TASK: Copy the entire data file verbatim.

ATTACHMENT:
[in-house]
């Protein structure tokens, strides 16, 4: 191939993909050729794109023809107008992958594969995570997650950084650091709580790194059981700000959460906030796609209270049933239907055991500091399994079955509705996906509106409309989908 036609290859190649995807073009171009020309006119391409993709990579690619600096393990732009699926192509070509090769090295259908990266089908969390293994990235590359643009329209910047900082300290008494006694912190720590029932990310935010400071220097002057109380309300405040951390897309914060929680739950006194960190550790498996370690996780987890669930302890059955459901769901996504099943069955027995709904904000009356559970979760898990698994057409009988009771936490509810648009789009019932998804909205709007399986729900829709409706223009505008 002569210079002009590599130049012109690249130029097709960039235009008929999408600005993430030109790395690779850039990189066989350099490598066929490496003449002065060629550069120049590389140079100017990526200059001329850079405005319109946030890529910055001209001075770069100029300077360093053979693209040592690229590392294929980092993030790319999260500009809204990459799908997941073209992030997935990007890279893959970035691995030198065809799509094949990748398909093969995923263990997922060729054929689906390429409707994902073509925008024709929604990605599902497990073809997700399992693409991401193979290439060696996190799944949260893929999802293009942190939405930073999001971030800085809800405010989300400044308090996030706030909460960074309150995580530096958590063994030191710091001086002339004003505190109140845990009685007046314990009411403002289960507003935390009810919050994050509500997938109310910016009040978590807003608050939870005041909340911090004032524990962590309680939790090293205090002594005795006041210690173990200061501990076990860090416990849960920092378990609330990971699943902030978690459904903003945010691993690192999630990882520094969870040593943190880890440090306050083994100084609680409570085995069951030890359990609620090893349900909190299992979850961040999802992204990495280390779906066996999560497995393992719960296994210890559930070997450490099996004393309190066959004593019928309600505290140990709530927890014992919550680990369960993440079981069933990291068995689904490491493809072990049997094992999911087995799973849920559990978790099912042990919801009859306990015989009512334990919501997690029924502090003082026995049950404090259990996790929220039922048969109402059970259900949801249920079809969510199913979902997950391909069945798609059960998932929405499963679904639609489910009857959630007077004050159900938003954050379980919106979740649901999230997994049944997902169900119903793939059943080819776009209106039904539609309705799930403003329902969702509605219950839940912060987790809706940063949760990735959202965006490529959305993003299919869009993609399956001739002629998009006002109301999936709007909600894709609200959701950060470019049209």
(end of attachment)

[in-house]
């Protein structure tokens, strides 16, 4: 191939993909050729794109023809107008992958594969995570997650950084650091709580790194059981700000959460906030796609209270049933239907055991500091399994079955509705996906509106409309989908 036609290859190649995807073009171009020309006119391409993709990579690619600096393990732009699926192509070509090769090295259908990266089908969390293994990235590359643009329209910047900082300290008494006694912190720590029932990310935010400071220097002057109380309300405040951390897309914060929680739950006194960190550790498996370690996780987890669930302890059955459901769901996504099943069955027995709904904000009356559970979760898990698994057409009988009771936490509810648009789009019932998804909205709007399986729900829709409706223009505008 002569210079002009590599130049012109690249130029097709960039235009008929999408600005993430030109790395690779850039990189066989350099490598066929490496003449002065060629550069120049590389140079100017990526200059001329850079405005319109946030890529910055001209001075770069100029300077360093053979693209040592690229590392294929980092993030790319999260500009809204990459799908997941073209992030997935990007890279893959970035691995030198065809799509094949990748398909093969995923263990997922060729054929689906390429409707994902073509925008024709929604990605599902497990073809997700399992693409991401193979290439060696996190799944949260893929999802293009942190939405930073999001971030800085809800405010989300400044308090996030706030909460960074309150995580530096958590063994030191710091001086002339004003505190109140845990009685007046314990009411403002289960507003935390009810919050994050509500997938109310910016009040978590807003608050939870005041909340911090004032524990962590309680939790090293205090002594005795006041210690173990200061501990076990860090416990849960920092378990609330990971699943902030978690459904903003945010691993690192999630990882520094969870040593943190880890440090306050083994100084609680409570085995069951030890359990609620090893349900909190299992979850961040999802992204990495280390779906066996999560497995393992719960296994210890559930070997450490099996004393309190066959004593019928309600505290140990709530927890014992919550680990369960993440079981069933990291068995689904490491493809072990049997094992999911087995799973849920559990978790099912042990919801009859306990015989009512334990919501997690029924502090003082026995049950404090259990996790929220039922048969109402059970259900949801249920079809969510199913979902997950391909069945798609059960998932929405499963679904639609489910009857959630007077004050159900938003954050379980919106979740649901999230997994049944997902169900119903793939059943080819776009209106039904539609309705799930403003329902969702509605219950839940912060987790809706940063949760990735959202965006490529959305993003299919869009993609399956001739002629998009006002109301999936709007909600894709609200959701950060470019049209």